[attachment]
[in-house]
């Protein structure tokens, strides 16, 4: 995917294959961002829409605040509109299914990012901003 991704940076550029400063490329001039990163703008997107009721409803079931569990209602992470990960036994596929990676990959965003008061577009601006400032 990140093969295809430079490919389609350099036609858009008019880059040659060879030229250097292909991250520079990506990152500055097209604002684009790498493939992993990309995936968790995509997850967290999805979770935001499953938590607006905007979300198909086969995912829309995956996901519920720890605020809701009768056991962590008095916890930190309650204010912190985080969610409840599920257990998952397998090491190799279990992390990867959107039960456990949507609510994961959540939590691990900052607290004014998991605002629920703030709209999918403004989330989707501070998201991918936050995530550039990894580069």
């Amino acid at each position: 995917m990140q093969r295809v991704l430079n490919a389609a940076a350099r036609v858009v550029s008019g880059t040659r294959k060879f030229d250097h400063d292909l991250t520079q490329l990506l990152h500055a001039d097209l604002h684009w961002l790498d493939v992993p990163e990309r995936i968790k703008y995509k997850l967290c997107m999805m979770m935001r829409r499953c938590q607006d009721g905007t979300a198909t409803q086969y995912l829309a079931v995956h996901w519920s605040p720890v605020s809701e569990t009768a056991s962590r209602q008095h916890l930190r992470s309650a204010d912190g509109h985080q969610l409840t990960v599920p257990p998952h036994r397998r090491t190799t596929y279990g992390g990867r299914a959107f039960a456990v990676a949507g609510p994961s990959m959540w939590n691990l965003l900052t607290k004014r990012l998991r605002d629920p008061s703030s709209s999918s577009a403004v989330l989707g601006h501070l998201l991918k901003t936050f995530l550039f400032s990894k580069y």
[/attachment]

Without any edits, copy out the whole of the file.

[in-house]
């Protein structure tokens, strides 16, 4: 995917294959961002829409605040509109299914990012901003 991704940076550029400063490329001039990163703008997107009721409803079931569990209602992470990960036994596929990676990959965003008061577009601006400032 990140093969295809430079490919389609350099036609858009008019880059040659060879030229250097292909991250520079990506990152500055097209604002684009790498493939992993990309995936968790995509997850967290999805979770935001499953938590607006905007979300198909086969995912829309995956996901519920720890605020809701009768056991962590008095916890930190309650204010912190985080969610409840599920257990998952397998090491190799279990992390990867959107039960456990949507609510994961959540939590691990900052607290004014998991605002629920703030709209999918403004989330989707501070998201991918936050995530550039990894580069």
């Amino acid at each position: 995917m990140q093969r295809v991704l430079n490919a389609a940076a350099r036609v858009v550029s008019g880059t040659r294959k060879f030229d250097h400063d292909l991250t520079q490329l990506l990152h500055a001039d097209l604002h684009w961002l790498d493939v992993p990163e990309r995936i968790k703008y995509k997850l967290c997107m999805m979770m935001r829409r499953c938590q607006d009721g905007t979300a198909t409803q086969y995912l829309a079931v995956h996901w519920s605040p720890v605020s809701e569990t009768a056991s962590r209602q008095h916890l930190r992470s309650a204010d912190g509109h985080q969610l409840t990960v599920p257990p998952h036994r397998r090491t190799t596929y279990g992390g990867r299914a959107f039960a456990v990676a949507g609510p994961s990959m959540w939590n691990l965003l900052t607290k004014r990012l998991r605002d629920p008061s703030s709209s999918s577009a403004v989330l989707g601006h501070l998201l991918k901003t936050f995530l550039f400032s990894k580069y």